At the Age for Love

It really helps to know your Hebrew here, so I got it out. I got it out again last night, and I got it out 24 years ago. I looked at every one of them again last night. The word used in Ruth 3:9 for “wings” is used 34 times in the Old Testament, and maybe all but four of those means wings, like the wings of angels in Ezekiel, or wings of birds. It’s just wings. A few times, because of the context, it seems to mean garment in some metaphorical way. There’s one other place outside of Ruth where it’s used in relation to lovers. Let me read that one to you. It’s Ezekiel 16:8. Now Ezekiel 16 is one of the most beautiful and horrible chapters in the Bible about God’s coming and marrying Israel. He finds her like a baby, weltering in its blood, utterly disgusting, thrown out to die, and God sees this horrible scene and he takes the baby, and when she’s grown he marries her. So here’s Ezekiel 16:8:

When I passed by you again and saw you, behold, you were at the age for love, and I spread the corner of my garment (there’s the same word, which would be wing) over you and covered your nakedness; I made my vow to you and entered into a covenant with you, declares the Lord God, and you became mine.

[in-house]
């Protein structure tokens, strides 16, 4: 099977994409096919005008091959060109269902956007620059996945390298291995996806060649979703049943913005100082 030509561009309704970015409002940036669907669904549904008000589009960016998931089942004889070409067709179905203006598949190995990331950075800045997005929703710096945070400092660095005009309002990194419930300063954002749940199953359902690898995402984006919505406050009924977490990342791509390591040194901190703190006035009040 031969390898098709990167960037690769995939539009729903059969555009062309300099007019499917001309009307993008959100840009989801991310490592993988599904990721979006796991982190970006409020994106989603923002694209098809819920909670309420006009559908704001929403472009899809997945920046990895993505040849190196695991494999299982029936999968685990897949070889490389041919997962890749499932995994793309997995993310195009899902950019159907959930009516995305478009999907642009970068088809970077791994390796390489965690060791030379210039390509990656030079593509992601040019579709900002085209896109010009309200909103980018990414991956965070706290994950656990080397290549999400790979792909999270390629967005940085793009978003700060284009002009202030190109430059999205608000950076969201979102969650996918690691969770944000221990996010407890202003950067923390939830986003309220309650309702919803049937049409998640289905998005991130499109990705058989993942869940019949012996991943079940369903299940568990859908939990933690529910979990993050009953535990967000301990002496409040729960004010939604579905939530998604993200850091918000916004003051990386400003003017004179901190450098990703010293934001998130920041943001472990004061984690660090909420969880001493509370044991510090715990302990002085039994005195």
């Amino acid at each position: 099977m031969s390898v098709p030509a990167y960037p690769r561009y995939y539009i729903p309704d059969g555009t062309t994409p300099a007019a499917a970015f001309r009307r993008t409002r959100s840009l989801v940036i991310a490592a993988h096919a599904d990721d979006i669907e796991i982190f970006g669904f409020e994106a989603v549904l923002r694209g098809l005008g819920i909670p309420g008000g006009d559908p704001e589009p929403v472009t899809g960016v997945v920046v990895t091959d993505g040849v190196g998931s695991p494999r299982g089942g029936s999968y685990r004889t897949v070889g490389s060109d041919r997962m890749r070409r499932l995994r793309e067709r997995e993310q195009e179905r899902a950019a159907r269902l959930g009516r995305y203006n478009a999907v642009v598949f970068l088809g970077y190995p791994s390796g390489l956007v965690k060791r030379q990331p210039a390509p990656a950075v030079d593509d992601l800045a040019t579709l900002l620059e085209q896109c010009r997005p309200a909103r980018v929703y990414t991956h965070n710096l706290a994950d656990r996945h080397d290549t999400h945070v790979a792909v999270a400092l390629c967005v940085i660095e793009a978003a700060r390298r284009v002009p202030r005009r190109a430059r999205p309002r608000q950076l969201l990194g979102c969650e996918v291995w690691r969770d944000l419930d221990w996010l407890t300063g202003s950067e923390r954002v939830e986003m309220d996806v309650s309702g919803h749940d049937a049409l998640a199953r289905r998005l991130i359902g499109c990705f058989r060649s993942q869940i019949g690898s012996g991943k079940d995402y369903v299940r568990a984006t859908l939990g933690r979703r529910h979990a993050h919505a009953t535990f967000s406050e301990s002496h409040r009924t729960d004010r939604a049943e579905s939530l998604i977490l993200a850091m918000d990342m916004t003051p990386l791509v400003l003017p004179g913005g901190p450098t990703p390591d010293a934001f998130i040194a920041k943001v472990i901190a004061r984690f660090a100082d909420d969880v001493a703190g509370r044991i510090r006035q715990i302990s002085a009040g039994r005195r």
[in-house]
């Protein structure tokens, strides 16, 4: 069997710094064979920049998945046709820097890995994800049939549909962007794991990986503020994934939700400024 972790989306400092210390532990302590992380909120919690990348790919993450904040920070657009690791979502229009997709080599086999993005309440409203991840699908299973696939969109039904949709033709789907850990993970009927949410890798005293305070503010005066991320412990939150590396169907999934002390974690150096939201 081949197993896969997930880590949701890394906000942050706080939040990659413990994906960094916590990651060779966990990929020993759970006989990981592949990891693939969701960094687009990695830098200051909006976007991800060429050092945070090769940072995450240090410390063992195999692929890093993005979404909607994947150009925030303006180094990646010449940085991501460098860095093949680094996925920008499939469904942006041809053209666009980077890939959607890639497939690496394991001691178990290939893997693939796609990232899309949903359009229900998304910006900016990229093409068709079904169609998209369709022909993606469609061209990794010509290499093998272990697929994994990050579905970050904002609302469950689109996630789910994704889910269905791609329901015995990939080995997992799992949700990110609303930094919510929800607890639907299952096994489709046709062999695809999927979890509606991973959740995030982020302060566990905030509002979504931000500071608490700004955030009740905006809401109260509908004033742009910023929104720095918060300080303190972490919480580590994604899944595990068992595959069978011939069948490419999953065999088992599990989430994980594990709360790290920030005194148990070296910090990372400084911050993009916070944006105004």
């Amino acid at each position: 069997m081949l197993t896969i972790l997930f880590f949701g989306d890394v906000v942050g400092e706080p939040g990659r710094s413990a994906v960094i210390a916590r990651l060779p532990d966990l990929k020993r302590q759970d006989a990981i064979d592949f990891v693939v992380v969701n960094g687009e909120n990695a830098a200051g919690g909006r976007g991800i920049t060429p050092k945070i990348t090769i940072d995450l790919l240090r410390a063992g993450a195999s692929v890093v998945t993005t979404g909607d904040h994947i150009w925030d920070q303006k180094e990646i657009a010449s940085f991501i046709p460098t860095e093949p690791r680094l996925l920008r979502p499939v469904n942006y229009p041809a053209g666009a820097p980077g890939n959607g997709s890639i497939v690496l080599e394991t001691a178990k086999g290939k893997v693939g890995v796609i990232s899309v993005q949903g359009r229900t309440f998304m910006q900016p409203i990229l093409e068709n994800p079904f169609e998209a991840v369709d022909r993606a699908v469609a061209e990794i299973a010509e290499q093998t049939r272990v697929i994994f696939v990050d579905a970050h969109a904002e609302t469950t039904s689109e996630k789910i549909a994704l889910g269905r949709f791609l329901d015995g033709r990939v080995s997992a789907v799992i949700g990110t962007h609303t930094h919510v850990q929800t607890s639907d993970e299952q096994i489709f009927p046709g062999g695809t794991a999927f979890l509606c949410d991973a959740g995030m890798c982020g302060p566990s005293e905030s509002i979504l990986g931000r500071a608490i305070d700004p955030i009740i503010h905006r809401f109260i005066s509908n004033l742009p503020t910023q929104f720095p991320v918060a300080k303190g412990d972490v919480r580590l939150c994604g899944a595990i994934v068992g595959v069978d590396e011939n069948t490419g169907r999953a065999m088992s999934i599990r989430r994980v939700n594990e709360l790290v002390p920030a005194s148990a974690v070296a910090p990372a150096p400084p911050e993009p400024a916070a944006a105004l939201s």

That’s the closest analogy in the Old Testament to this text and the use of the word wings. So it would be, I think, very contrary to the author’s intention and Ruth’s intention if we jumped to the conclusion that what’s going on here is a conniving mother-in-law and a risque, loose woman, Ruth, to get a man. That’s not the feeling if you know the language. This is the language of God covering Israel and making a covenant with her when she was very unworthy and had been so despicable in her weltering blood. So if there’s an offer going on here, which there clearly is, it is a noble offer. It’s an offer of a desire for a covenant relationship, and for something like a covering of God to happen from Boaz. Ruth is saying, “I want you to cover me, Boaz, with your wings.”